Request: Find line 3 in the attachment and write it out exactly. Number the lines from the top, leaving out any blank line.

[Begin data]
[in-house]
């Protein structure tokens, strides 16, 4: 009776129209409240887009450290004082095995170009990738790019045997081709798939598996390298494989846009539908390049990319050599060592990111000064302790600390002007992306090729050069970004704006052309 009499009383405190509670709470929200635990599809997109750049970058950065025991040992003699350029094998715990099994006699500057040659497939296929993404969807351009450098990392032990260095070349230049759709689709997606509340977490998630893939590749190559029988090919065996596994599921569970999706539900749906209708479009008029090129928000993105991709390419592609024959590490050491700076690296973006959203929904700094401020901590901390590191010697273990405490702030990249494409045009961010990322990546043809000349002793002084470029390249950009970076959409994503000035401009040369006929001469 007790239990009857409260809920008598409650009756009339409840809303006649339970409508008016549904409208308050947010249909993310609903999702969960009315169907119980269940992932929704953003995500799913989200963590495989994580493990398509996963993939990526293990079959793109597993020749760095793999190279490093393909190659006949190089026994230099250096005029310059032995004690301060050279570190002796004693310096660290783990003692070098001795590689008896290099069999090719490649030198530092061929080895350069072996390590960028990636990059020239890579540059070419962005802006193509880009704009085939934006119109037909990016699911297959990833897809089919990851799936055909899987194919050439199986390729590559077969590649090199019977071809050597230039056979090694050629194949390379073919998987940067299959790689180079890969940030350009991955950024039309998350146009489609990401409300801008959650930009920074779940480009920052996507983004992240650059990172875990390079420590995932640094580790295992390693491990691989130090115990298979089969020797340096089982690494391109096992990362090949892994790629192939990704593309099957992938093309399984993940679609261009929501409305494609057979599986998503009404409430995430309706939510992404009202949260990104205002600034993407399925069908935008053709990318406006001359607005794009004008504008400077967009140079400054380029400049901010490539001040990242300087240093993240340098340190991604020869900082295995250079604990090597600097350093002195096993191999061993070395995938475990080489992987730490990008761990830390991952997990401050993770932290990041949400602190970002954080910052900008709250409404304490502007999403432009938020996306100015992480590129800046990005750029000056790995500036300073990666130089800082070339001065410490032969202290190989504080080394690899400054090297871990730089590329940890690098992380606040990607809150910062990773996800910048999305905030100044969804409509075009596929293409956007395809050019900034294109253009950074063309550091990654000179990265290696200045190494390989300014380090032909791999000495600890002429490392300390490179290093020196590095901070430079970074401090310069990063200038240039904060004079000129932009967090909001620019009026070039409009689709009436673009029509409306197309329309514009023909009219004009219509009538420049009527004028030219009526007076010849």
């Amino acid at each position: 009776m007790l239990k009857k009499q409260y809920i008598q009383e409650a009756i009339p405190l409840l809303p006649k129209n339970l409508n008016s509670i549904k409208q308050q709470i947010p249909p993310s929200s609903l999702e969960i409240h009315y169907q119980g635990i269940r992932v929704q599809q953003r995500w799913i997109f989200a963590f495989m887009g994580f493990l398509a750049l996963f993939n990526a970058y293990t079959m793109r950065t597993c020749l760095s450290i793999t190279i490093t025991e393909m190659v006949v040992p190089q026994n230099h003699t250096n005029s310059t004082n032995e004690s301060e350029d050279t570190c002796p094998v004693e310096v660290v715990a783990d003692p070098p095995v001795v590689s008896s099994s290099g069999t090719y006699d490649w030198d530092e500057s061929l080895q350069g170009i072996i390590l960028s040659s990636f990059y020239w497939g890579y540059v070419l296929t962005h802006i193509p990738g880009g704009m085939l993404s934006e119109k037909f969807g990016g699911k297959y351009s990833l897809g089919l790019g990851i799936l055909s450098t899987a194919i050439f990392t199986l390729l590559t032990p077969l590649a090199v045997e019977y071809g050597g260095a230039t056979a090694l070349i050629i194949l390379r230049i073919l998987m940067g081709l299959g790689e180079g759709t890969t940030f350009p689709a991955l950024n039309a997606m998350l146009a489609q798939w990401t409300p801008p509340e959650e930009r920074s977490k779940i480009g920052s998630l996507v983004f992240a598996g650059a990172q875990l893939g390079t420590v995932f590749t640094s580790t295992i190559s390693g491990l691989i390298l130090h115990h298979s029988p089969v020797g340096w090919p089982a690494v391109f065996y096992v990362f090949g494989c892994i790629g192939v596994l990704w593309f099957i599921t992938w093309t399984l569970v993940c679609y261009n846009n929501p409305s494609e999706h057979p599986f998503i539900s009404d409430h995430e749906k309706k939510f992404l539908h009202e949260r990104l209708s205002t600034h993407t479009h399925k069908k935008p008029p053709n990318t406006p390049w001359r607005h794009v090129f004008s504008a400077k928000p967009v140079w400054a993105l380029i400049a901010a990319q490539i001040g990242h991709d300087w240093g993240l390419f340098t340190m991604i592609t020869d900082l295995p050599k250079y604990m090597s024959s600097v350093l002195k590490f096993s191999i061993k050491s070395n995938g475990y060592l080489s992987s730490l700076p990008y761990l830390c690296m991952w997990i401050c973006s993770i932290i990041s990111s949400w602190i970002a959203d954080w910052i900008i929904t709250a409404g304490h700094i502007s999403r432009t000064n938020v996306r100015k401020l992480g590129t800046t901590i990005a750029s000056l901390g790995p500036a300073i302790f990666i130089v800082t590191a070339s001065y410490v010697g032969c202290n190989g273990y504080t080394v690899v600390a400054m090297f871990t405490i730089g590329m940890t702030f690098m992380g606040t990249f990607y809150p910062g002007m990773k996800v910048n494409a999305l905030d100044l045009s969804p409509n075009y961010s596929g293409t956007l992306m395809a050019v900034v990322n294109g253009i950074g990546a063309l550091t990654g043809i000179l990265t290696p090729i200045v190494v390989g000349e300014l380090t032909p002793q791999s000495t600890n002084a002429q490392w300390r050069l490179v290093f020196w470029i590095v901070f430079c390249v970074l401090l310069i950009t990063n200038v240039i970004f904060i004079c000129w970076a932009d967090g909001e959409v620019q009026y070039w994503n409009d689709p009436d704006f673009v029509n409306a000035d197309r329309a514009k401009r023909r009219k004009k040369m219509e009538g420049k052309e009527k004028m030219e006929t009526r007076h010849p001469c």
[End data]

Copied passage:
């Amino acid at each position: 009776m007790l239990k009857k009499q409260y809920i008598q009383e409650a009756i009339p405190l409840l809303p006649k129209n339970l409508n008016s509670i549904k409208q308050q709470i947010p249909p993310s929200s609903l999702e969960i409240h009315y169907q119980g635990i269940r992932v929704q599809q953003r995500w799913i997109f989200a963590f495989m887009g994580f493990l398509a750049l996963f993939n990526a970058y293990t079959m793109r950065t597993c020749l760095s450290i793999t190279i490093t025991e393909m190659v006949v040992p190089q026994n230099h003699t250096n005029s310059t004082n032995e004690s301060e350029d050279t570190c002796p094998v004693e310096v660290v715990a783990d003692p070098p095995v001795v590689s008896s099994s290099g069999t090719y006699d490649w030198d530092e500057s061929l080895q350069g170009i072996i390590l960028s040659s990636f990059y020239w497939g890579y540059v070419l296929t962005h802006i193509p990738g880009g704009m085939l993404s934006e119109k037909f969807g990016g699911k297959y351009s990833l897809g089919l790019g990851i799936l055909s450098t899987a194919i050439f990392t199986l390729l590559t032990p077969l590649a090199v045997e019977y071809g050597g260095a230039t056979a090694l070349i050629i194949l390379r230049i073919l998987m940067g081709l299959g790689e180079g759709t890969t940030f350009p689709a991955l950024n039309a997606m998350l146009a489609q798939w990401t409300p801008p509340e959650e930009r920074s977490k779940i480009g920052s998630l996507v983004f992240a598996g650059a990172q875990l893939g390079t420590v995932f590749t640094s580790t295992i190559s390693g491990l691989i390298l130090h115990h298979s029988p089969v020797g340096w090919p089982a690494v391109f065996y096992v990362f090949g494989c892994i790629g192939v596994l990704w593309f099957i599921t992938w093309t399984l569970v993940c679609y261009n846009n929501p409305s494609e999706h057979p599986f998503i539900s009404d409430h995430e749906k309706k939510f992404l539908h009202e949260r990104l209708s205002t600034h993407t479009h399925k069908k935008p008029p053709n990318t406006p390049w001359r607005h794009v090129f004008s504008a400077k928000p967009v140079w400054a993105l380029i400049a901010a990319q490539i001040g990242h991709d300087w240093g993240l390419f340098t340190m991604i592609t020869d900082l295995p050599k250079y604990m090597s024959s600097v350093l002195k590490f096993s191999i061993k050491s070395n995938g475990y060592l080489s992987s730490l700076p990008y761990l830390c690296m991952w997990i401050c973006s993770i932290i990041s990111s949400w602190i970002a959203d954080w910052i900008i929904t709250a409404g304490h700094i502007s999403r432009t000064n938020v996306r100015k401020l992480g590129t800046t901590i990005a750029s000056l901390g790995p500036a300073i302790f990666i130089v800082t590191a070339s001065y410490v010697g032969c202290n190989g273990y504080t080394v690899v600390a400054m090297f871990t405490i730089g590329m940890t702030f690098m992380g606040t990249f990607y809150p910062g002007m990773k996800v910048n494409a999305l905030d100044l045009s969804p409509n075009y961010s596929g293409t956007l992306m395809a050019v900034v990322n294109g253009i950074g990546a063309l550091t990654g043809i000179l990265t290696p090729i200045v190494v390989g000349e300014l380090t032909p002793q791999s000495t600890n002084a002429q490392w300390r050069l490179v290093f020196w470029i590095v901070f430079c390249v970074l401090l310069i950009t990063n200038v240039i970004f904060i004079c000129w970076a932009d967090g909001e959409v620019q009026y070039w994503n409009d689709p009436d704006f673009v029509n409306a000035d197309r329309a514009k401009r023909r009219k004009k040369m219509e009538g420049k052309e009527k004028m030219e006929t009526r007076h010849p001469c």